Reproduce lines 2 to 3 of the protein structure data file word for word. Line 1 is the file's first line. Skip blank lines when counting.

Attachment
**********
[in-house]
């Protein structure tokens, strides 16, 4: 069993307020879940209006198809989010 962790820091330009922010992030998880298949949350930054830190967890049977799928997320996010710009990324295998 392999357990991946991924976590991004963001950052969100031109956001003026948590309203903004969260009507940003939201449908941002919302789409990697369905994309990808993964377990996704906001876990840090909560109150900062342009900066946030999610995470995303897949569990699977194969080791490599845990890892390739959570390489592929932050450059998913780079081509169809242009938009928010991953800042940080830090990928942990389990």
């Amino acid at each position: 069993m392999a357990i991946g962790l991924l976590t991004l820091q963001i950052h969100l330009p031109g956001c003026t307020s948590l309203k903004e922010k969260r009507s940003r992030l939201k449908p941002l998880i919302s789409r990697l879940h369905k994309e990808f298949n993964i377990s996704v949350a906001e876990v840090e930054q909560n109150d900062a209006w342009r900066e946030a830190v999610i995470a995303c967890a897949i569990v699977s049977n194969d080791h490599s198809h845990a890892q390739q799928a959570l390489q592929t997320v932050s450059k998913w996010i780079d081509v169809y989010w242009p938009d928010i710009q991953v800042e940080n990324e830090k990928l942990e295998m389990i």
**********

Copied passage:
């Protein structure tokens, strides 16, 4: 069993307020879940209006198809989010 962790820091330009922010992030998880298949949350930054830190967890049977799928997320996010710009990324295998 392999357990991946991924976590991004963001950052969100031109956001003026948590309203903004969260009507940003939201449908941002919302789409990697369905994309990808993964377990996704906001876990840090909560109150900062342009900066946030999610995470995303897949569990699977194969080791490599845990890892390739959570390489592929932050450059998913780079081509169809242009938009928010991953800042940080830090990928942990389990």
């Amino acid at each position: 069993m392999a357990i991946g962790l991924l976590t991004l820091q963001i950052h969100l330009p031109g956001c003026t307020s948590l309203k903004e922010k969260r009507s940003r992030l939201k449908p941002l998880i919302s789409r990697l879940h369905k994309e990808f298949n993964i377990s996704v949350a906001e876990v840090e930054q909560n109150d900062a209006w342009r900066e946030a830190v999610i995470a995303c967890a897949i569990v699977s049977n194969d080791h490599s198809h845990a890892q390739q799928a959570l390489q592929t997320v932050s450059k998913w996010i780079d081509v169809y989010w242009p938009d928010i710009q991953v800042e940080n990324e830090k990928l942990e295998m389990i």